Cross-border community members have cautiously welcomed the state government's backflip to reinstate the 40-kilometre buffer zone along the SA-Vic border from midnight tomorrow night after a week of being locked out.
But many in the ag industry who operate outside the border bubble are calling for sector-specific permits like those available in NSW.
They say it would give greater certainty to primary production, especially as the government has said the buffer zone decision is dependent on there being no further COVID-19 cases in western Vic.
At last week's national cabinet meeting, discussions began on an Agriculture Workers Code. Each state's Agriculture Minister isundertaking further workso a paper can be considered to resolve cross-border issues.
It would be apply to those with occupations deemed critical for ag to continue.
Primary Industries Minister David Basham says agriculture has always been considered essential work by the state government, with workers eligible to apply for essential traveller permits.
He says they are working with each sector to address cross-border issues and is open to progressing an Agriculture Workers Code.
He also welcomes the proposal by federal Agriculture Minister David Littleproud for the recommencement of the Pacific Labour Scheme and Seasonal Worker Program..
"Any work vacancies should first and foremost be filled by South Australians looking for a job but we will work with each industry to determine their needs," he said.
Livestock SA chief executive officer Andrew Curtis says there has been considerable angst in the past week among those in cross-border area, largely due to a lack of clarity about restrictions.
"There have been a few people knocked back but if they have a legitimate reason they just need to go through the process, with the first part a COVID risk assessment plan," he said.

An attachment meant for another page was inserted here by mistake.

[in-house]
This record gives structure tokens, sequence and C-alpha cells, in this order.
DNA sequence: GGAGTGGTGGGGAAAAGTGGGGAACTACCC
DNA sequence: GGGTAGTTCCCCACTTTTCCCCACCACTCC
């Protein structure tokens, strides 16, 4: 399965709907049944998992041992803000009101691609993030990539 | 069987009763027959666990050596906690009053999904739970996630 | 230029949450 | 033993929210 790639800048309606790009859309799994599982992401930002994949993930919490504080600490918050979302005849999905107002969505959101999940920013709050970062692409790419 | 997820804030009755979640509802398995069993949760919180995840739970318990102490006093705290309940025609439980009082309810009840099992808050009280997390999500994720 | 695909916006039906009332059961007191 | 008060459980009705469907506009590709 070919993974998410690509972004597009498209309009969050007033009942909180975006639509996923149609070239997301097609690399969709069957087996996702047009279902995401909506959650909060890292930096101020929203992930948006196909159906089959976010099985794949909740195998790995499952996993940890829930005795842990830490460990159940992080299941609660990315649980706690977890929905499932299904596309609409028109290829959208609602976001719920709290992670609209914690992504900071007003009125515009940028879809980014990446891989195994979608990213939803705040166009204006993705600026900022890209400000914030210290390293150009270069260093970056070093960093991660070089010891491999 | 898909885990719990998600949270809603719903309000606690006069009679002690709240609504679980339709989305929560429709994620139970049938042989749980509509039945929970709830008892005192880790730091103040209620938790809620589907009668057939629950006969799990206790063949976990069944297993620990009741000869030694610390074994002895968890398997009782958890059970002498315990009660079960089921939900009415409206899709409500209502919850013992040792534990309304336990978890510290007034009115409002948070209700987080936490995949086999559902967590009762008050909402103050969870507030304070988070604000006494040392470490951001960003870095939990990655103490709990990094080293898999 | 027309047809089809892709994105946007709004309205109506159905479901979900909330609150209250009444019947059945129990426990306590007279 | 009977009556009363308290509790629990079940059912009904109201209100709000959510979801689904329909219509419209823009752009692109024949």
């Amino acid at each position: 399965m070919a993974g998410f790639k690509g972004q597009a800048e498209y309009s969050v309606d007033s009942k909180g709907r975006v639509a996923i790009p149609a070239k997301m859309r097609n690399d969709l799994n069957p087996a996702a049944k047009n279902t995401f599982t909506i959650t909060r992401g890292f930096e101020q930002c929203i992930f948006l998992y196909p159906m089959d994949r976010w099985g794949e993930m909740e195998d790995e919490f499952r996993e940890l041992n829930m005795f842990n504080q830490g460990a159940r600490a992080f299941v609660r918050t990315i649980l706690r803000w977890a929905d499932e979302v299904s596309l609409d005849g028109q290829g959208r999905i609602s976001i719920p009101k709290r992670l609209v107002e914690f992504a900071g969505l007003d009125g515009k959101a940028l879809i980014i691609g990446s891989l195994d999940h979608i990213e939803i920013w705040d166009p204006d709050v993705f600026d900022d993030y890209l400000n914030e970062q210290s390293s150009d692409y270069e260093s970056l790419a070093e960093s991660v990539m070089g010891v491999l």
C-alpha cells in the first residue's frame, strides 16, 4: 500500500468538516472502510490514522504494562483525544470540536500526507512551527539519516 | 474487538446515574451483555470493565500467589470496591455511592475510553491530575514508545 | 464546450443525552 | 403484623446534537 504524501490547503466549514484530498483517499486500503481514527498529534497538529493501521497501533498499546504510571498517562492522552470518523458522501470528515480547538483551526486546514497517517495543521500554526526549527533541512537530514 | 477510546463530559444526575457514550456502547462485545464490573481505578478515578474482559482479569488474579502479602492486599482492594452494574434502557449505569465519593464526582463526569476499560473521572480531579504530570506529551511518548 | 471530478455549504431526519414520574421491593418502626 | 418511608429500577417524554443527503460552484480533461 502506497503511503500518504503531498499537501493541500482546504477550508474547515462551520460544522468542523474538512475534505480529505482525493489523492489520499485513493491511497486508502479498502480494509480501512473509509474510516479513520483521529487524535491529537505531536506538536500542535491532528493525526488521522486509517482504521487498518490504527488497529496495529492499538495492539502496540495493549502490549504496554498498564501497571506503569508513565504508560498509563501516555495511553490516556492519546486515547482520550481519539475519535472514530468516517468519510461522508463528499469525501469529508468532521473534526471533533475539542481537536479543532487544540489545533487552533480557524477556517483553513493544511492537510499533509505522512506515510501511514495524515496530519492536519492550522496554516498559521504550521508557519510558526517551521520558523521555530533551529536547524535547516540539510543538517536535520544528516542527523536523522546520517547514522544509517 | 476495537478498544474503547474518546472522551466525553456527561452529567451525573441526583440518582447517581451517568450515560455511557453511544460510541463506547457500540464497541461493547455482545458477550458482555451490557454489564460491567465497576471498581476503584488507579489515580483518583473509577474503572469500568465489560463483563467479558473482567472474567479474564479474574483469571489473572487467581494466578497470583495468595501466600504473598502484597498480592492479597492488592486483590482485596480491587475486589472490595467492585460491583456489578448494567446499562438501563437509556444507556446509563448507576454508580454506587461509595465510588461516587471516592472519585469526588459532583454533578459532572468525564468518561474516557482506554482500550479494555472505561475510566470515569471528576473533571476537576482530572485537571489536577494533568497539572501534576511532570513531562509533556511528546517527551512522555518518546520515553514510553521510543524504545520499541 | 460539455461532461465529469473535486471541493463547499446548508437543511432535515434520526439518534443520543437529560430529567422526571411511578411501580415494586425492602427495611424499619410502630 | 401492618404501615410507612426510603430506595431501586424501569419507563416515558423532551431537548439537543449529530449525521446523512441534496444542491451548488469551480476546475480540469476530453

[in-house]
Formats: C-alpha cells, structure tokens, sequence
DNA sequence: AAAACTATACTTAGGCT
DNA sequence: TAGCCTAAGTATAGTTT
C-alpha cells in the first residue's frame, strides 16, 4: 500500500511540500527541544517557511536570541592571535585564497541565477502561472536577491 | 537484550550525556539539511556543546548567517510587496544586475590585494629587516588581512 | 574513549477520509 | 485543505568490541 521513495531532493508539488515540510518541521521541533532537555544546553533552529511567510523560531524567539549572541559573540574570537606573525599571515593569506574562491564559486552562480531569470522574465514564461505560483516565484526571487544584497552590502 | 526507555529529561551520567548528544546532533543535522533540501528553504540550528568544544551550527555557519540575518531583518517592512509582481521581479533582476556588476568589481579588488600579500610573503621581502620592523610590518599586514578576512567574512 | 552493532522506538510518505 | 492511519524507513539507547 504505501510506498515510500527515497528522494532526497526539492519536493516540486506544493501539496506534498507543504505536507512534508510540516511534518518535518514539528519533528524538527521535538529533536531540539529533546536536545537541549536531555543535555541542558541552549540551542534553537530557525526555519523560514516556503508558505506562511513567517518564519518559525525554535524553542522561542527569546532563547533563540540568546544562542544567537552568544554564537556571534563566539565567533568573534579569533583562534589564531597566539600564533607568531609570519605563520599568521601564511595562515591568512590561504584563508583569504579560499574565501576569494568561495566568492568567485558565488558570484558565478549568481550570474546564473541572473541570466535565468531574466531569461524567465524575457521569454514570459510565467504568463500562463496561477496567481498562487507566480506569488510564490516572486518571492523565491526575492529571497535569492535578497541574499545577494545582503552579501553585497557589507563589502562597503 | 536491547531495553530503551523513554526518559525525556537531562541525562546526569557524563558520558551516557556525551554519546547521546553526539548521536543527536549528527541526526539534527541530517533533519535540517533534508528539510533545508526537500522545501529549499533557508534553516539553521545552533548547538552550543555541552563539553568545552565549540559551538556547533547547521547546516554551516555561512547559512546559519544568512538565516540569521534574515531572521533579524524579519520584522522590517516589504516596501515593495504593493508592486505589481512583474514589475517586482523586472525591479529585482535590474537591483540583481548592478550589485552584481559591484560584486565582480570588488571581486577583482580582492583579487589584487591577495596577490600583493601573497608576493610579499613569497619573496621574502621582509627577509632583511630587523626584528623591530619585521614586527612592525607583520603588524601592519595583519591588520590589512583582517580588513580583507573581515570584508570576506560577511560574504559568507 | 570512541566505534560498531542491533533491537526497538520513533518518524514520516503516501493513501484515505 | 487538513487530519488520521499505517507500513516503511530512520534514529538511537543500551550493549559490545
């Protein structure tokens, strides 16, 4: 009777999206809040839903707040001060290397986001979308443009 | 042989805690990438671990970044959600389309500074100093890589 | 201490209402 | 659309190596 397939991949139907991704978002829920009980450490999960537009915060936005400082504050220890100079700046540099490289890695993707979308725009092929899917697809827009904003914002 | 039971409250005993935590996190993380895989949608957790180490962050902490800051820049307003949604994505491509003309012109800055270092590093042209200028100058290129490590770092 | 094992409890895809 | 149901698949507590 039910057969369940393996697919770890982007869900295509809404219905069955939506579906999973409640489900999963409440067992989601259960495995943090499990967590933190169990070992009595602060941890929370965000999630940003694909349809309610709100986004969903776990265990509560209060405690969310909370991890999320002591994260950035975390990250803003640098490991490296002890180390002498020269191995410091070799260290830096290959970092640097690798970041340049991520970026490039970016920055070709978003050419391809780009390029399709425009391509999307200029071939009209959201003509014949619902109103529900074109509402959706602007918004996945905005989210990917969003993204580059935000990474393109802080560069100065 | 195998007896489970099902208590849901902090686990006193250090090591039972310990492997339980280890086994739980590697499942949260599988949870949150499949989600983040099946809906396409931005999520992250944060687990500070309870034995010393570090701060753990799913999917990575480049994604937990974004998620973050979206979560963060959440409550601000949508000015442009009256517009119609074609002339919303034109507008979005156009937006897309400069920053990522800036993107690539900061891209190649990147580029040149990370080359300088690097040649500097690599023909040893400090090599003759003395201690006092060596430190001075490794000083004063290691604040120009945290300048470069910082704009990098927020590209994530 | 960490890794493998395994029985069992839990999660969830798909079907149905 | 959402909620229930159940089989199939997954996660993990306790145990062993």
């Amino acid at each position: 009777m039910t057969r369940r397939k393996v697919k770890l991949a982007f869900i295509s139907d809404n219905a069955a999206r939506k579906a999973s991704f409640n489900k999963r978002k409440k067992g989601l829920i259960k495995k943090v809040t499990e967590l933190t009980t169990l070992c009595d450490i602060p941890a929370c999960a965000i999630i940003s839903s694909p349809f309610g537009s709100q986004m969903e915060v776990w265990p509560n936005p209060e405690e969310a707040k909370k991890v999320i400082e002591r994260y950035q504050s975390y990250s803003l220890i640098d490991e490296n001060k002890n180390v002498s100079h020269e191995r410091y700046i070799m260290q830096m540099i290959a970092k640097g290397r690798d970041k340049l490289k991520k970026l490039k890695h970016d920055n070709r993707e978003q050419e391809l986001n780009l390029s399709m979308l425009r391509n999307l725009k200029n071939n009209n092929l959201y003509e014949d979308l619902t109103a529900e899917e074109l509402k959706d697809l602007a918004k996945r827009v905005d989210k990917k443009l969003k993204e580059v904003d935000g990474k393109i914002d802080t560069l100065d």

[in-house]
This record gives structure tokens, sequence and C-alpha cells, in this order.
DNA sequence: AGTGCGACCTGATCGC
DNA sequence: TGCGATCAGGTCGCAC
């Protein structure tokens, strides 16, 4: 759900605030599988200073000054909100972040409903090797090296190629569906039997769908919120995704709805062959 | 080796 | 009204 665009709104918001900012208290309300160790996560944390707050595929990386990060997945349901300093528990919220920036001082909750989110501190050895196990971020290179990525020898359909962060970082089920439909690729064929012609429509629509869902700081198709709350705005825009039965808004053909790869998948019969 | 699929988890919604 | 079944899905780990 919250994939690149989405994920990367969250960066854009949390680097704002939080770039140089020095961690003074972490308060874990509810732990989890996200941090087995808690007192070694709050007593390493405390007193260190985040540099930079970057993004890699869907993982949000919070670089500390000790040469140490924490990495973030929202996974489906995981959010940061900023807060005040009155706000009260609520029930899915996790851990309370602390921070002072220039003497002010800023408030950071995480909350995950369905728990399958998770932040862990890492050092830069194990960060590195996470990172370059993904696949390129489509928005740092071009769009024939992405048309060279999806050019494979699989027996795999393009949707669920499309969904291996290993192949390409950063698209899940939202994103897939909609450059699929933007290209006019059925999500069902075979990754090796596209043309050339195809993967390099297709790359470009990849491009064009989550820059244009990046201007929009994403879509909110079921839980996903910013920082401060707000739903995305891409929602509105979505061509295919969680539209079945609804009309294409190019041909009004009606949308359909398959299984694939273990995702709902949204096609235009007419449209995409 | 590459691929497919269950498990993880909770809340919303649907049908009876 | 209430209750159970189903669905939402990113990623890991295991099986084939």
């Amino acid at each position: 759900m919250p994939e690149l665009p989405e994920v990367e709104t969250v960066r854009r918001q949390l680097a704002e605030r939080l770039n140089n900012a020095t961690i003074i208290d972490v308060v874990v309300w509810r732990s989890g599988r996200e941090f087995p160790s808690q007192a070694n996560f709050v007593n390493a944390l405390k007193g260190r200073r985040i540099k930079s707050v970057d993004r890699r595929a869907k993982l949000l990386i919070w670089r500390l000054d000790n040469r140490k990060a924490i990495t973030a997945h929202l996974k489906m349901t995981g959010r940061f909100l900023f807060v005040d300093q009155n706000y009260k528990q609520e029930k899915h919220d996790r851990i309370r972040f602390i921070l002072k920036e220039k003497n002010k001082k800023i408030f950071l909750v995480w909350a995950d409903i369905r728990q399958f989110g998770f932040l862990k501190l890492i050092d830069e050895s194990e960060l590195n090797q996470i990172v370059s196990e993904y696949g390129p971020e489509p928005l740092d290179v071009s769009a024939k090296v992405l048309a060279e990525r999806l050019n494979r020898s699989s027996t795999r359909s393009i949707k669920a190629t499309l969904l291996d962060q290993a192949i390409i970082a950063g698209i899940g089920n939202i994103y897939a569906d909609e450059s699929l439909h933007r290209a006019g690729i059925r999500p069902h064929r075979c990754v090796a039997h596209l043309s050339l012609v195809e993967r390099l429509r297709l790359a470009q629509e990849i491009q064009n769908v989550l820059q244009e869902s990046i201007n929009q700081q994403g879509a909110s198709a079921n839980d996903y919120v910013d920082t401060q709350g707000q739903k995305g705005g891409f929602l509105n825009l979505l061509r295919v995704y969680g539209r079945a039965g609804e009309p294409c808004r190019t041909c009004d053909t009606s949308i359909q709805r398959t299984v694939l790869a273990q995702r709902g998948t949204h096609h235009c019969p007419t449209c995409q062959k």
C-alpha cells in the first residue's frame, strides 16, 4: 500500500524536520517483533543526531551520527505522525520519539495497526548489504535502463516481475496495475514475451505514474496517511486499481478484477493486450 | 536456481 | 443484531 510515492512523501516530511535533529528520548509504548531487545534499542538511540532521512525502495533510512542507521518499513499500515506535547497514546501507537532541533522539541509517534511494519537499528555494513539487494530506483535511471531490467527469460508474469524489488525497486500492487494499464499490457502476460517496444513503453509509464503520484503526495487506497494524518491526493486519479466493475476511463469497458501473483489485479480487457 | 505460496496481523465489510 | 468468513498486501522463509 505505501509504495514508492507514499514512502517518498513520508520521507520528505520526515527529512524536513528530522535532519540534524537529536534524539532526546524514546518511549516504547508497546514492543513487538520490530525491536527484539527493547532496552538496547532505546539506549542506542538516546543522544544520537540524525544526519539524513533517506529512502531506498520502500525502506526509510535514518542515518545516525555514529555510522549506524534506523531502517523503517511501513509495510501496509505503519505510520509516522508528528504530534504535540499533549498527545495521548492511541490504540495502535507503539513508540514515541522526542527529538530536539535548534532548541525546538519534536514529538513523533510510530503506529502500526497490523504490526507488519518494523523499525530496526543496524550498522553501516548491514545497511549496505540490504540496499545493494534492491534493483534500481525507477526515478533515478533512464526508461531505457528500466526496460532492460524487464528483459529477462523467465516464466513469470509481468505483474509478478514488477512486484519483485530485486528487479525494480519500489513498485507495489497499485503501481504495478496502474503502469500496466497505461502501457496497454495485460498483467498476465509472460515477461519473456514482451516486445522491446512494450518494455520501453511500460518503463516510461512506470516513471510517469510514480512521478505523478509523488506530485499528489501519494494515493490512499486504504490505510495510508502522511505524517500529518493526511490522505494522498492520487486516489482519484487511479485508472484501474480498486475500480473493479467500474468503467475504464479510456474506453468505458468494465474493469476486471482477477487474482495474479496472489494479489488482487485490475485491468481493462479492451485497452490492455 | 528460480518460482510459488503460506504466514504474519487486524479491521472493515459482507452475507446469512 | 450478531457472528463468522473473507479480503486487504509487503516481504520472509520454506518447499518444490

"We have got to get this sorted before spring. We have all sorts of industries that require skilled seasonal workers from hay to shearing or fruit picking and not every one of them lives in this state," he said.
Mr Curtis says an ag permit would "solve a lot of issues" for those who operate in multiple states, especially if approvals were processed by those with a sound knowledge of ag.
The shearing industry in particular will be "under pressure" come spring, he says, without 180 to 200 shearers and woolhandlers coming into the state from New Zealand.
Livestock SA has been working closely with the Shearing Contractors Association of Australia to bring in NZ shearers, with one team soon to quarantine in Adelaide.
They are also working with authorities to see if it is possible for shearing teams to self-isolate together while working on-farm so they do not incur $3000 hotel quarantine costs and forego two weeks' wages.
Penola farmer David Galpin says an ag permit would be 'the ultimate" to guarantee fewer disruptions to the supply chain.
"If people want food produced we are where it starts and if you slow us down in any way, the food supply will eventually be slowed down as well," he said. "We have five properties across the border and never see anyone when we go across there bar our animals."